There are 2 macros below. The %isdir macro is required by the %file_list macro. The macros are a bit larger and more complex than the above but they are MUCH more flexible. Plus they provide error checking.

/******************************************************************************
** PROGRAM:  ISDIR.SAS
**
** DESCRIPTION: DETERMINES IF THE SPECIFIED PATH EXISTS OR NOT.
**              RETURNS: 0 IF THE PATH DOES NOT EXIST OR COULD NOT BE OPENED.
**                       1 IF THE PATH EXISTS AND CAN BE OPENED.
**
** PARAMETERS: iPath: THE FULL PATH TO EXAMINE.  NOTE THAT / AND \ ARE TREATED
**                    THE SAME SO &SASDIR/COMMON/MACROS IS THE SAME AS
**                    &SASDIR\COMMON\MACROS.
**
******************************************************************************/

%macro isDir(iPath=,iQuiet=1);
  %local result dname;

  %let result = 0;

  %if %sysfunc(filename(dname,&iPath)) eq 0 %then %do;
    %if %sysfunc(dopen(&dname)) %then %do;
      %let result = 1;
    %end;
    %else %if not &iQuiet %then %do;
      %put ERROR: ISDIR: %sysfunc(sysmsg());
    %end;
  %end;
  %else %if not &iQuiet %then %do;
    %put ERROR: ISDIR: %sysfunc(sysmsg());
  %end;

  &result

%mend;

%put %isDir(iPath=&sasdir/common/macros);
%put %isDir(iPath=&sasdir/kxjfdkebnefe);
%put %isDir(iPath=&sasdir/kxjfdkebnefe, iQuiet=0);
%put %isDir(iPath=c:\temp);

/******************************************************************************
** PROGRAM:  FILE_LIST.SAS
**
** DESCRIPTION: RETURNS THE LIST OF FILES IN A DIRECTORY SEPERATED BY THE
**              SPECIFIED DELIMITER. RETURNS AN EMPTY STRING IF THE THE 
**              DIRECTORY CAN'T BE READ OR DOES NOT EXIST.
**
** PARAMETERS: iPath      : THE FULL PATH TO EXAMINE.  NOTE THAT / AND \ ARE 
**                          TREATED THE SAME SO &SASDIR/COMMON/MACROS IS THE 
**                          SAME AS &SASDIR\COMMON\MACROS. WORKS WITH BOTH UNIX 
**                          AND WINDOWS.
**             iFilter    : SPECIFY A BASIC FILTER TO THE FILENAMES, NO REGULAR 
**                          EXPRESSIONS OR WILDCARDS.
**             iFiles_only: 0=RETURN FILES AND FOLDERS
**                          1=RETURN FILES ONLY.
**             iDelimiter : SPECIFY THE DELIMITER TO SEPERATE THE RESULTS BY.
******************************************************************************/
/*
** TODO: DOESNT CATER FOR MACRO CHARS IN FILENAMES. FIX SOMETIME.
** TODO: IMPROVE THE FILTER. JUST A SIMPLE IF STATEMENT AT THE MOMENT.
*/
%macro file_list(iPath=, iFilter=, iFiles_only=0, iDelimiter=|);
  %local result did dname cnt num_members filename;

  %let result=;

  %if %sysfunc(filename(dname,&iPath)) eq 0 %then %do;

    %let did = %sysfunc(dopen(&dname));
    %let num_members = %sysfunc(dnum(&did));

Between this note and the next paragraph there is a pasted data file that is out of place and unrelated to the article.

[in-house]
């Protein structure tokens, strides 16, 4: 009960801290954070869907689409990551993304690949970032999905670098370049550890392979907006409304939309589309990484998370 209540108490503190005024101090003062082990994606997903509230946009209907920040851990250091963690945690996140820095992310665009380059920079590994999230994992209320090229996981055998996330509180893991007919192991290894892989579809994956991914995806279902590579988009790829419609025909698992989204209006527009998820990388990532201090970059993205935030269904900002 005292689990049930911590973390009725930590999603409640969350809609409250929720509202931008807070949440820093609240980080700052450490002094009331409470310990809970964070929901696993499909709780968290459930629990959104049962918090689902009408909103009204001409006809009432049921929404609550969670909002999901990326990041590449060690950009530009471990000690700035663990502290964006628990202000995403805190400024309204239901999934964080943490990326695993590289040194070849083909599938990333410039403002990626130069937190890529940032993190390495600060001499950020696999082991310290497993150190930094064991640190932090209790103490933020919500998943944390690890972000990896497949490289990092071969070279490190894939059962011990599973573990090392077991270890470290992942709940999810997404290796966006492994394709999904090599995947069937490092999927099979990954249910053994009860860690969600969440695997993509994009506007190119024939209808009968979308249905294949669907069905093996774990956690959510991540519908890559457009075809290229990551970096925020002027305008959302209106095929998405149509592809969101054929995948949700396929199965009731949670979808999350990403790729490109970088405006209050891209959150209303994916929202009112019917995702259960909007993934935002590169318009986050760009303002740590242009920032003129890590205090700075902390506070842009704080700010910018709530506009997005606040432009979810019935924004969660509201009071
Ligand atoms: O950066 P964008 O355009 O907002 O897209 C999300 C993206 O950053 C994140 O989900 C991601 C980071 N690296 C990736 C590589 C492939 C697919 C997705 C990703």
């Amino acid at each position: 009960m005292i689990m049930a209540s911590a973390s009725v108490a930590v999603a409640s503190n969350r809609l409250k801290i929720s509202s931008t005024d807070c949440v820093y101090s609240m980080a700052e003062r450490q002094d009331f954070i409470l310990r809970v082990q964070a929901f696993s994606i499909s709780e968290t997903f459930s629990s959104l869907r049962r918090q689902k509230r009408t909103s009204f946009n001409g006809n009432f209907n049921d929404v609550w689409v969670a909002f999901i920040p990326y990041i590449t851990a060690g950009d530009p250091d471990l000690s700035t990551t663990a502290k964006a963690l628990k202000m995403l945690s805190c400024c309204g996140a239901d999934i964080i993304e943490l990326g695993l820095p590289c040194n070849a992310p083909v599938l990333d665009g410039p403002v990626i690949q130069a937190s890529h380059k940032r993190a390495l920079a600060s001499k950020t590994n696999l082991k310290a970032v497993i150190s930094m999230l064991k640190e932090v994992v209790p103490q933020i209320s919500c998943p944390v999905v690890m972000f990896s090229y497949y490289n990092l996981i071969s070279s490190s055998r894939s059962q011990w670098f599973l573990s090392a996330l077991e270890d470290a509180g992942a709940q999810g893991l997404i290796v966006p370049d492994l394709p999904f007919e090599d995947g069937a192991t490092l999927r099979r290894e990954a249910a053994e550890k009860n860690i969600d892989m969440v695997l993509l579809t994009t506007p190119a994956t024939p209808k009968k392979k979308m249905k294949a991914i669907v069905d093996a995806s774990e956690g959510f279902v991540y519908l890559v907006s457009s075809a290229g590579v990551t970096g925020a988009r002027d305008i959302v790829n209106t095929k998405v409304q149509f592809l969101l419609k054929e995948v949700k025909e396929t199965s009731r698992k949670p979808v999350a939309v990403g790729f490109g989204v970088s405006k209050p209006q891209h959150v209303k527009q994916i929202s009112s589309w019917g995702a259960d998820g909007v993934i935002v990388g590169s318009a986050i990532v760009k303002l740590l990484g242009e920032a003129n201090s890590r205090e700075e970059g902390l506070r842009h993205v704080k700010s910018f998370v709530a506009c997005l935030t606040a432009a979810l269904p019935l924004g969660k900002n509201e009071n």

%do cnt=1 %to &num_members;
      %let filename = %sysfunc(dread(&did,&cnt));
      %if "&filename" ne "" %then %do;
        %if &iFiles_only %then %do;
          %if not %isDir(iPath=&iPath/&filename) %then %do;
            %if "&iFilter" ne "" %then %do;
              %if %index(%lowcase(&filename),%lowcase(&iFilter)) %then %do;
                %let result = &result%str(&iDelimiter)&filename;
              %end;
            %end;
            %else %do;
              %let result = &result%str(&iDelimiter)&filename;
            %end;
          %end;
        %end;
        %else %do;
          %if "&iFilter" ne "" %then %do;
            %if %index(%lowcase(&filename),%lowcase(&iFilter)) %then %do;
              %let result = &result%str(&iDelimiter)&filename;
            %end;
          %end;
          %else %do;
            %let result = &result%str(&iDelimiter)&filename;
          %end;
        %end;
      %end;
      %else %do;
        %put ERROR: (CMN_MAC.FILE_LIST) FILE CANNOT BE READ.;
        %put %sysfunc(sysmsg());
      %end;
    %end;

  %end;
  %else %do;
    %put ERROR: (CMN_MAC.FILE_LIST) PATH DOES NOT EXIST OR CANNOT BE OPENED.;
    %put %sysfunc(sysmsg());
  %end;

  /*
  ** RETURN THE RESULT.  TRIM THE LEADING DELIMITER OFF THE FRONT OF THE RESULTS.
  */
  %if "&result" ne "" %then %do;
    %substr(&result,2)
  %end;

%mend; 



**
** EXAMPLES - HAVENT TESTED THE LAST TWO YET BUT THEY SHOULD WORK IF SYNTAX IS CORRECT
*;

%put %file_list(iPath=c:\temp);

%put %file_list(iPath=c:\xxdffsds);

%put %file_list(iPath=c:\rob\SASDev\, iFilter=a);

%put %file_list(iPath=c:\rob\SASDev\,iFiles_only=1);

%put %file_list(iPath=/tmp/unix_sasdir,iFiles_only=1);

data x;
  file_list = "%file_list(iPath=c:\temp)";
run;

proc sql noprint;
  insert into my_table values ("%file_list(iPath=c:\temp,iDelimiter=%str(","))");
quit;
2

Here's one that unscrambles the order of quoting and unquoting:

%let command =%unquote(%str(%')dir "&baseDir.data\*txt"%str(%'));

filename datain pipe &command;

where macro variable basedir can contain spaces and so can the filenames. This combination of %unquote and %str(%') is a frequently occuring macro idiom.

"what if I have single quote in my dir?"

Handling this situation requires a macro quoting function, such as %bquote(); Continuing the example above, this:

%let command =%unquote(%str(%')dir "%bquote(&baseDir.data\*txt)"%str(%'));

should do it.

To avoid infinite iterations of this kind of question, look at Ian Whitlock's paper, A Serious Look at Macro Quoting, which is available here;

There are (many) others, but this is the most widely cited. A little note: anything by Ian Whitlock is probably worthwhile. He writes clearly and his understanding of SAS issues is awesome.

1

We use this little macro

%macro getdir(dir=,redirect=, switch=);
    options noxwait xsync;
    %if %length(&switch)=0 %then %let switch=b;
    data _null_; 
      xcmd='dir "' || "&dir" || '"' || "/&switch " || ">" || "&redirect";
      put 'generated the following command: ' xcmd=; 
      rc=system(xcmd);
      put 'result code of above command: ' rc=;
    run;
%mend getdir;

Sample Call

%getdir(dir=c:\temp\,redirect=c:\temp\dir.txt) *run;

If you run in batch and don't have the option noxwait xsync the job will hang on the server waiting for an operator response.